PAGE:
5 pages/≈1375 words
Hobbes’ Philosophy: Natural Desire For Power And Control (Essay Sample)
The philosophy of Hobbes states that the first people to occupy the planet Earth lived in anarchy as the order and state of nature truly dictated thanks to mankind’s natural desire for power and control (Hobbes, 1999). Whether or not his theory is true or false is a matter of opinion and not fact. Scholars and philosophy students alike have attempted to resonate with Hobbes’ averments but none has conclusively determined the truth or lack thereof in Hobbes’ pronouncements in the Leviathan. A significant portion of scholars have reiterated that human beings have never lived without set rules and subsequent submission to an individual who has absolute power of enforcing them, thus demonstrating clearly that they find Hobbes’ theory persuading.
Thomas Hobbes argued that in order to understand a political society, it is significant to first understand its various components that include people. There is need to have an adequate understanding of the agreement that has formed part of the society and understand the status and form of the state. By this logic, it seems tenable that indeed Hobbes’ theory has some truth in it judging from historical studies and the study of early man (Hobbes, 2016). The evidence that years of research has adduced seems to portray early mankind as primitive and thirsty for power and control of other beings. Despite naturally having dominion over other creatures, history depicts earlier civilizations as driven by self-interests and not the welfare of other people.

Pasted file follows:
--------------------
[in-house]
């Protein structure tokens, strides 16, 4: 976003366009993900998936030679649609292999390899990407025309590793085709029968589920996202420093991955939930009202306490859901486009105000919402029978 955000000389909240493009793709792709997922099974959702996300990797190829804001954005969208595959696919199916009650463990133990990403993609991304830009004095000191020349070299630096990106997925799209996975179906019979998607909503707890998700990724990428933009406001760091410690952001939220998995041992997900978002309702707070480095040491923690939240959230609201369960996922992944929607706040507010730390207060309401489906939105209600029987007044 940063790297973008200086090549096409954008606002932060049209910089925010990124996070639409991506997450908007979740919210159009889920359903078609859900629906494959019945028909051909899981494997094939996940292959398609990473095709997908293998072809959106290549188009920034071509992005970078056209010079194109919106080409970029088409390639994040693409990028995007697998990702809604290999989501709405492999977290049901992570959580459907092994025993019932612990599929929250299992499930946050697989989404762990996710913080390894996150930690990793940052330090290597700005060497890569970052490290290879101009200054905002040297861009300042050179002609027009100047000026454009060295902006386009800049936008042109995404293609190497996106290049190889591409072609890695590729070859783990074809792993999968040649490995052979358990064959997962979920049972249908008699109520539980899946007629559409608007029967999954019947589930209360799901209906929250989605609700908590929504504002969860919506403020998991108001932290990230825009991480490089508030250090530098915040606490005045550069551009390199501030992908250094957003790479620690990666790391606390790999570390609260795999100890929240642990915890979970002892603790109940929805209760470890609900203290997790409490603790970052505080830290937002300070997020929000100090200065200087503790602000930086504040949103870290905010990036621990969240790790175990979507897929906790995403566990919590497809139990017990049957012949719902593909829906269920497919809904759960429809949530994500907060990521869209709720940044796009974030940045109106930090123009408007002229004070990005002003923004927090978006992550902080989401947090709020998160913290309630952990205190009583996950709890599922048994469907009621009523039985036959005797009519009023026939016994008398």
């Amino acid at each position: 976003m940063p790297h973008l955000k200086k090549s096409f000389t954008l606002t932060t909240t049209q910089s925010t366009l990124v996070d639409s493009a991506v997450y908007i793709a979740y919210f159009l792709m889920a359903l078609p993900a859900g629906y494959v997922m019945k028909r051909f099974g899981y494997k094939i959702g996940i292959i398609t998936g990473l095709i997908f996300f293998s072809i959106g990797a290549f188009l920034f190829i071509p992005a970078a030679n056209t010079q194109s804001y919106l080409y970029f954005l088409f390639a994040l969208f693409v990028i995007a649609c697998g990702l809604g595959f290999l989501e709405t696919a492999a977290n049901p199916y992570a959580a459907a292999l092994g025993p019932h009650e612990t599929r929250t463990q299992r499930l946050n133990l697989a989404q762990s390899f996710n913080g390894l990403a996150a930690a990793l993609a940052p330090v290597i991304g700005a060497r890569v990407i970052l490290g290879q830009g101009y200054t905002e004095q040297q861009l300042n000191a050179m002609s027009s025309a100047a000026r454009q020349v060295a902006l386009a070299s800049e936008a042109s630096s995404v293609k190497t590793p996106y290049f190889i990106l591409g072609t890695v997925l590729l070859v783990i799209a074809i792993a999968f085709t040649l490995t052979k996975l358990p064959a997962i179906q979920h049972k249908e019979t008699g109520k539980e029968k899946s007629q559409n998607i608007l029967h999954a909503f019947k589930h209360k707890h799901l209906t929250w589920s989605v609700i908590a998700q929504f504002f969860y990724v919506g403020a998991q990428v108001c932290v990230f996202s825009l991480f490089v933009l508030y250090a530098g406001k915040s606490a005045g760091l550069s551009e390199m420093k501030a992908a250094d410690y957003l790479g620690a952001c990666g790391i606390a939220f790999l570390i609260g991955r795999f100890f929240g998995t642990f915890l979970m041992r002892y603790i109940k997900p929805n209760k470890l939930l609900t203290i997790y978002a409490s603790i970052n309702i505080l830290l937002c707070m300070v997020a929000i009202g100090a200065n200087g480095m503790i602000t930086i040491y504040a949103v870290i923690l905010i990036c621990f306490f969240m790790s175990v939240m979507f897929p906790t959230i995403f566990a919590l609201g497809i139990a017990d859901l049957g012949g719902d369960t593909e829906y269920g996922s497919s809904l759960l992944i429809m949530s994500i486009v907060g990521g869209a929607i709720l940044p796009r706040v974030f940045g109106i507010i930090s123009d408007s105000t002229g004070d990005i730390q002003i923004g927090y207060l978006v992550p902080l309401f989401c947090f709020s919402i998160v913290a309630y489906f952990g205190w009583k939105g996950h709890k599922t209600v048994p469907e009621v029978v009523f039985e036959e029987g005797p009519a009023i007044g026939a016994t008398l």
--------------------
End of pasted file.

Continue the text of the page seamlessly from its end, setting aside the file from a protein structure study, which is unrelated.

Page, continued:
Hobbes’ school of thought is justified in the context of self-preservation which is the most vital desire. Indeed, anarchy has been in existence all along and this came with some authority and set of laws. Were it not for the submission of mankind to higher authorities; in this case aristocratic rulers, civilization may never have been reached. In fact, the beginning of having sovereign civil societies is considered the end of the reign of anarchy in the historical context (Ahrensdof, 2003). The natural right of any human being conflicts with that of the other people and therefore for individuals to live in peace and harmony there is a need for a set of rules. For an individual to exercise the authority and enforce the rules in earlier eras, monarchs were necessary. Hobbes supposes that the right of one person prescribes an equal obligation on another and hence tyranny no longer had room upon the delamination of rights to be guaranteed by higher authorities (Hobbes, 2016).
Throughout the study of history, the one thing that has become more and more apparent is the fact that mankind strived to be better in all senses. In addition to technological advancements, human beings have demonstrated a consistent trend of improving from previous standards of living and that includes socio-political welfare. The inception of the civil society in the 20th century is proof that in earlier periods, people did not fetter any consideration to the welfare of others. Though there might have been undocumented schools of thought that existed in the earlier days that advocated for civil rights, it is only in the recent years that human beings have expressed interest in the welfare of others (Ahrensdof, 2003). This suggests that prior to the civil rights revolution, the generations that existed a...
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